"Let me finish then," said Maruja. "It is for you to judge what may be done. Letters have passed between my mother and Dr. West. My mother is imprudent; I know not what she may have written, or what she might not write, in confidence. But you understand, they are not letters to be made public nor to pass into any hands but hers. They are not to be left to be bandied about by his American friends; to be commented upon by strangers; to reach the ears of the Guitierrez. They belong to that grave which lies between the Past and my mother; they must not rise from it to haunt her."
"I understand," said the young officer, quietly. "This letter, then, is my authority to recover them?"
"Partly, though it refers to other matters. This Mr. Prince, whom you Americans call Aladdin, was a friend of Dr. West; they were associated in business, and he will probably have access to his papers. The rest we must leave to you."
"I think you may," said Carroll, simply.
Maruja stretched out her hand. The young man bent over it respectfully and moved towards the door.
She had expected him to make some protestation--perhaps even to claim some reward. But the instinct which made him forbear even in thought to take advantage of the duty laid upon him, which dominated even his miserable passion for her, and made it subservient to his exaltation of honor; this epaulet of the officer, and blood of the gentleman, this simple possession of knighthood not laid on by perfunctory steel, but springing from within--all this, I grieve to say, was partly unintelligible to Maruja, and not entirely satisfactory. Since he had entered the room they seemed to have changed their situations; he was no longer the pleading lover that trembled at her feet. For one base moment she thought it was the result of his knowledge of her mother's weakness; but the next instant, meeting his clear glance, she colored with shame. Yet she detained him vaguely a moment before the grated door in the secure shadow of the arch. He might have kissed her there! He did not.
In the gloomy stagnation of the great house, it was natural that he should escape from it for a while, and the saddling of his horse for a solitary ride attracted no attention. But it might have been noticed that his manner had lost much of that nervous susceptibility and anxiety which indicates a lover; and it was with a return of his professional coolness and precision that he rode out of the patio as if on parade. Erect, observant, and self- possessed, he felt himself "on duty," and, putting spurs to his horse, cantered along the high-road, finding an inexpressible relief in motion. He was doing something in the interest of helplessness and of HER. He had no doubt of his right to interfere. He did not bother himself with the rights of others. Like all self-contained men, he had no plan of action, except what the occasion might suggest.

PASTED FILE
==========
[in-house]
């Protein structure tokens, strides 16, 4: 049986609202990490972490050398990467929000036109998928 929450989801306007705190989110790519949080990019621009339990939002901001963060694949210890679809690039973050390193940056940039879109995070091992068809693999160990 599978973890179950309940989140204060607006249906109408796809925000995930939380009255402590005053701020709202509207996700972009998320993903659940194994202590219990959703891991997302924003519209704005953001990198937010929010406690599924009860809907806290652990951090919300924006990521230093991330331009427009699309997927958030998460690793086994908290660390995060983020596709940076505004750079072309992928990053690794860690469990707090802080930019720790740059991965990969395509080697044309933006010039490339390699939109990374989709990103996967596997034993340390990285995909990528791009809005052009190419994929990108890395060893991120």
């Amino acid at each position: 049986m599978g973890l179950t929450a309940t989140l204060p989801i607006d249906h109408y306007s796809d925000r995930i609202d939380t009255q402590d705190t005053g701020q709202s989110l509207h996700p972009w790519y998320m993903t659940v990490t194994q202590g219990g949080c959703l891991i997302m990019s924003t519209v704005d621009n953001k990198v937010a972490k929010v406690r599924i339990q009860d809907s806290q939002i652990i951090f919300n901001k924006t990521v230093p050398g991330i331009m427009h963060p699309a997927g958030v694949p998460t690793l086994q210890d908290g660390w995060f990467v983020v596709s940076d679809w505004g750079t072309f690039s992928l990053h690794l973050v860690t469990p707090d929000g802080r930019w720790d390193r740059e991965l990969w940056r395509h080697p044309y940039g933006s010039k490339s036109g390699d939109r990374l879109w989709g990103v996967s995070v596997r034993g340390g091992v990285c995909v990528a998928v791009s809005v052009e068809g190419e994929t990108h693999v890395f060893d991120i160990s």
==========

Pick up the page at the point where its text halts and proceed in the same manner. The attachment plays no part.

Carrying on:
He was more than two miles from La Mision Perdida, when his quick eye was attracted by a saddle-blanket lying in the roadside ditch. A recollection of the calamity of the previous night made him rein in his horse and examine it. It was without doubt the saddle- blanket of Dr. West's horse, lost when the saddle came off, after the Doctor's body had been dragged by the runaway beast. But a second fact forced itself equally upon the young officer. It was lying nearly a mile from the spot where the body had been picked up. This certainly did not agree with the accepted theory that the accident had taken place further on, and that the body had been dragged until the saddle came off where it was found. His professional knowledge of equitation and the technique of accoutrements exploded the idea that the saddle could have slipped here, the saddle-blanket fallen and the horse have run nearly a mile hampered by the saddle hanging under him. Consequently, the saddle, blanket, and unfortunate rider must have been precipitated together, and at the same moment, on or near this very spot. Captain Carroll was not a detective; he had no theory to establish, no motive to discover, only as an officer, he would have simply rejected any excuse offered on those terms by one of his troopers to account for a similar accident. He troubled himself with no further deduction. Without dismounting, he gave a closer attention to the marks of struggling hoofs near the edge of the ditch, which had not yet been obliterated by the daily travel. In doing so, his horse's hoof struck a small object partly hidden in the thick dust of the highway. It seemed to be a leather letter or memorandum case adapted for the breast pocket. Carroll instantly dismounted and picked it up. The name and address of Dr. West were legibly written on the inside. It contained a few papers and notes, but nothing more. The possibility that it might disclose the letters he was seeking was a hope quickly past. It was only a corroborative fact that the accident had taken place on the spot where he was standing. He was losing time; he hurriedly put the book in his pocket, and once more spurred forward on his road.